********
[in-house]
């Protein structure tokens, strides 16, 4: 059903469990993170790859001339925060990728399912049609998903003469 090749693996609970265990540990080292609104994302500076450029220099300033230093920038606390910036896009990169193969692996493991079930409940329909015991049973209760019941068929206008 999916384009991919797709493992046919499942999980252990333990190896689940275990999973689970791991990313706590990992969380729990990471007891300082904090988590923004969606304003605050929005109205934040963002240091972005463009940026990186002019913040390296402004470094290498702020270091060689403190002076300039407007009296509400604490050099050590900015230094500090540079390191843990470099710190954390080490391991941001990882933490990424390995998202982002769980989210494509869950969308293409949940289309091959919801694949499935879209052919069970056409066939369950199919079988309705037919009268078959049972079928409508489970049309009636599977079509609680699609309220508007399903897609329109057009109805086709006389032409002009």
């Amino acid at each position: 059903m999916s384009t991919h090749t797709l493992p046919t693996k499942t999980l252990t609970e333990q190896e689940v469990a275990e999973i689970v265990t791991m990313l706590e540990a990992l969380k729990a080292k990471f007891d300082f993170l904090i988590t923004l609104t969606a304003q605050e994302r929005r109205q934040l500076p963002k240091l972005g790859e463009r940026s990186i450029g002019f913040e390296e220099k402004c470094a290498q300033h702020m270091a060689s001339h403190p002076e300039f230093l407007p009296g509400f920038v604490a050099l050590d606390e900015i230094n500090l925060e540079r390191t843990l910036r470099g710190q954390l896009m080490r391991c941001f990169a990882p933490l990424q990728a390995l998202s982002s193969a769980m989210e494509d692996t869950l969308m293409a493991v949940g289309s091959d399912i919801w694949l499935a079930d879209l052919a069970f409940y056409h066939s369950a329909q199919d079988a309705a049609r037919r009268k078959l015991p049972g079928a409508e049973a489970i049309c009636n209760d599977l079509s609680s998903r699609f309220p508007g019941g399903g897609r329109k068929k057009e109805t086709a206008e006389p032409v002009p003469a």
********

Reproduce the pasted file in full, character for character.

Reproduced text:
[in-house]
């Protein structure tokens, strides 16, 4: 059903469990993170790859001339925060990728399912049609998903003469 090749693996609970265990540990080292609104994302500076450029220099300033230093920038606390910036896009990169193969692996493991079930409940329909015991049973209760019941068929206008 999916384009991919797709493992046919499942999980252990333990190896689940275990999973689970791991990313706590990992969380729990990471007891300082904090988590923004969606304003605050929005109205934040963002240091972005463009940026990186002019913040390296402004470094290498702020270091060689403190002076300039407007009296509400604490050099050590900015230094500090540079390191843990470099710190954390080490391991941001990882933490990424390995998202982002769980989210494509869950969308293409949940289309091959919801694949499935879209052919069970056409066939369950199919079988309705037919009268078959049972079928409508489970049309009636599977079509609680699609309220508007399903897609329109057009109805086709006389032409002009």
């Amino acid at each position: 059903m999916s384009t991919h090749t797709l493992p046919t693996k499942t999980l252990t609970e333990q190896e689940v469990a275990e999973i689970v265990t791991m990313l706590e540990a990992l969380k729990a080292k990471f007891d300082f993170l904090i988590t923004l609104t969606a304003q605050e994302r929005r109205q934040l500076p963002k240091l972005g790859e463009r940026s990186i450029g002019f913040e390296e220099k402004c470094a290498q300033h702020m270091a060689s001339h403190p002076e300039f230093l407007p009296g509400f920038v604490a050099l050590d606390e900015i230094n500090l925060e540079r390191t843990l910036r470099g710190q954390l896009m080490r391991c941001f990169a990882p933490l990424q990728a390995l998202s982002s193969a769980m989210e494509d692996t869950l969308m293409a493991v949940g289309s091959d399912i919801w694949l499935a079930d879209l052919a069970f409940y056409h066939s369950a329909q199919d079988a309705a049609r037919r009268k078959l015991p049972g079928a409508e049973a489970i049309c009636n209760d599977l079509s609680s998903r699609f309220p508007g019941g399903g897609r329109k068929k057009e109805t086709a206008e006389p032409v002009p003469a």